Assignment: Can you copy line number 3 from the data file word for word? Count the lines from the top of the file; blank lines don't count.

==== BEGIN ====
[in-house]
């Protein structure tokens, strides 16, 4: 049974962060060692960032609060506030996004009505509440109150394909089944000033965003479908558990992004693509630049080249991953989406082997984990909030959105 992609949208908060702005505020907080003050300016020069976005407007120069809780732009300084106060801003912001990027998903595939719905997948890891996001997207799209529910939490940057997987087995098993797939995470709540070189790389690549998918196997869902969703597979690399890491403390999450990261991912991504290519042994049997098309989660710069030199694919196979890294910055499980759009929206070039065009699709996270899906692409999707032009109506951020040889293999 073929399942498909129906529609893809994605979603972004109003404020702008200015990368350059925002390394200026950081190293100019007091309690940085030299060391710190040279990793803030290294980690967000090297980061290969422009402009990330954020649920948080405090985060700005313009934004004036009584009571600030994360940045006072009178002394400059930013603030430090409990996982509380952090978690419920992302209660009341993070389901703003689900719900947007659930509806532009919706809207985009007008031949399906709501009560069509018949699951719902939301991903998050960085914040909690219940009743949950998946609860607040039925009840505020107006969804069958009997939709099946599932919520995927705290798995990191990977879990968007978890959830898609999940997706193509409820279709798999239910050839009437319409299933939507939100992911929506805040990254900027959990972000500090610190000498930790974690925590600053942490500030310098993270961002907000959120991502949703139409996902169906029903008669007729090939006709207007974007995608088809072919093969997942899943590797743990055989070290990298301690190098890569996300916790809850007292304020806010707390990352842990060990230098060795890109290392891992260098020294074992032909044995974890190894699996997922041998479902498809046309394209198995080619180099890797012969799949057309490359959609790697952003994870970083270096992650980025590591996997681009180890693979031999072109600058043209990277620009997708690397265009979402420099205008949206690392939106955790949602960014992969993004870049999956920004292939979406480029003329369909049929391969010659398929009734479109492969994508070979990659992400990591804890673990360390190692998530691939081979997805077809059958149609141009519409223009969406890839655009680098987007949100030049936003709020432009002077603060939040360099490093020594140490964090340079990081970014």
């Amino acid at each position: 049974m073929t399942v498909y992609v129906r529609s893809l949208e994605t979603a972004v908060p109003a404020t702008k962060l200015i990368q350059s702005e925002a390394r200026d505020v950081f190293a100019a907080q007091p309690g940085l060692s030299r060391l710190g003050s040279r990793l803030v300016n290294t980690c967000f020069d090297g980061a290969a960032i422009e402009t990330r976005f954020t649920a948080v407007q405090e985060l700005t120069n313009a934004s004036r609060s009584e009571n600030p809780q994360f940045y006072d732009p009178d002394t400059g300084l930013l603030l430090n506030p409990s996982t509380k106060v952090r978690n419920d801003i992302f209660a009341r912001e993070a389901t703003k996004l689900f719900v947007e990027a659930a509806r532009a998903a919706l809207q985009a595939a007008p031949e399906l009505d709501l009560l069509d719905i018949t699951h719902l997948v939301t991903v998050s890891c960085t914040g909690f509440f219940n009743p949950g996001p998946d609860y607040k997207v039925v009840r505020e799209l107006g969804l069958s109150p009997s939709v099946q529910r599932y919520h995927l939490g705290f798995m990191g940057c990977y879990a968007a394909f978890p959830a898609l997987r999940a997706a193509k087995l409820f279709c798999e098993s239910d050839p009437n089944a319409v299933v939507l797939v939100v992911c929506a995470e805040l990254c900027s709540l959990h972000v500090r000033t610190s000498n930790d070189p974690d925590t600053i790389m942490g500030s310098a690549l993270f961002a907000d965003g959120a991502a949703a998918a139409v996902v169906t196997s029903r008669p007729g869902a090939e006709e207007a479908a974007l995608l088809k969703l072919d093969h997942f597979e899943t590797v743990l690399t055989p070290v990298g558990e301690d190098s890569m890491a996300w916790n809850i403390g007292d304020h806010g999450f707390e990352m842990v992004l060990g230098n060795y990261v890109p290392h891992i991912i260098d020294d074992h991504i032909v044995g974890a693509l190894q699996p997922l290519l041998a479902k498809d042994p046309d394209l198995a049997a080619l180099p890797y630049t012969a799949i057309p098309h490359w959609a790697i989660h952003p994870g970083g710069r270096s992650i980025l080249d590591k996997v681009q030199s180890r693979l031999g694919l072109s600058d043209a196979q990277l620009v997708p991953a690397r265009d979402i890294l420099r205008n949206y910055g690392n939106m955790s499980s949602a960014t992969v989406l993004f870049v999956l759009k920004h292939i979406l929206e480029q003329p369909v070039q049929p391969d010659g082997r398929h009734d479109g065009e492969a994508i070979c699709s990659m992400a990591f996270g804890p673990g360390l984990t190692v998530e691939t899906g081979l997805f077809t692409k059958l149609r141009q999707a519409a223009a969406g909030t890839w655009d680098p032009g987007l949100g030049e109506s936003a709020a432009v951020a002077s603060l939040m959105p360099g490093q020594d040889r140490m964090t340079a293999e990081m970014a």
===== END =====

């Amino acid at each position: 049974m073929t399942v498909y992609v129906r529609s893809l949208e994605t979603a972004v908060p109003a404020t702008k962060l200015i990368q350059s702005e925002a390394r200026d505020v950081f190293a100019a907080q007091p309690g940085l060692s030299r060391l710190g003050s040279r990793l803030v300016n290294t980690c967000f020069d090297g980061a290969a960032i422009e402009t990330r976005f954020t649920a948080v407007q405090e985060l700005t120069n313009a934004s004036r609060s009584e009571n600030p809780q994360f940045y006072d732009p009178d002394t400059g300084l930013l603030l430090n506030p409990s996982t509380k106060v952090r978690n419920d801003i992302f209660a009341r912001e993070a389901t703003k996004l689900f719900v947007e990027a659930a509806r532009a998903a919706l809207q985009a595939a007008p031949e399906l009505d709501l009560l069509d719905i018949t699951h719902l997948v939301t991903v998050s890891c960085t914040g909690f509440f219940n009743p949950g996001p998946d609860y607040k997207v039925v009840r505020e799209l107006g969804l069958s109150p009997s939709v099946q529910r599932y919520h995927l939490g705290f798995m990191g940057c990977y879990a968007a394909f978890p959830a898609l997987r999940a997706a193509k087995l409820f279709c798999e098993s239910d050839p009437n089944a319409v299933v939507l797939v939100v992911c929506a995470e805040l990254c900027s709540l959990h972000v500090r000033t610190s000498n930790d070189p974690d925590t600053i790389m942490g500030s310098a690549l993270f961002a907000d965003g959120a991502a949703a998918a139409v996902v169906t196997s029903r008669p007729g869902a090939e006709e207007a479908a974007l995608l088809k969703l072919d093969h997942f597979e899943t590797v743990l690399t055989p070290v990298g558990e301690d190098s890569m890491a996300w916790n809850i403390g007292d304020h806010g999450f707390e990352m842990v992004l060990g230098n060795y990261v890109p290392h891992i991912i260098d020294d074992h991504i032909v044995g974890a693509l190894q699996p997922l290519l041998a479902k498809d042994p046309d394209l198995a049997a080619l180099p890797y630049t012969a799949i057309p098309h490359w959609a790697i989660h952003p994870g970083g710069r270096s992650i980025l080249d590591k996997v681009q030199s180890r693979l031999g694919l072109s600058d043209a196979q990277l620009v997708p991953a690397r265009d979402i890294l420099r205008n949206y910055g690392n939106m955790s499980s949602a960014t992969v989406l993004f870049v999956l759009k920004h292939i979406l929206e480029q003329p369909v070039q049929p391969d010659g082997r398929h009734d479109g065009e492969a994508i070979c699709s990659m992400a990591f996270g804890p673990g360390l984990t190692v998530e691939t899906g081979l997805f077809t692409k059958l149609r141009q999707a519409a223009a969406g909030t890839w655009d680098p032009g987007l949100g030049e109506s936003a709020a432009v951020a002077s603060l939040m959105p360099g490093q020594d040889r140490m964090t340079a293999e990081m970014a």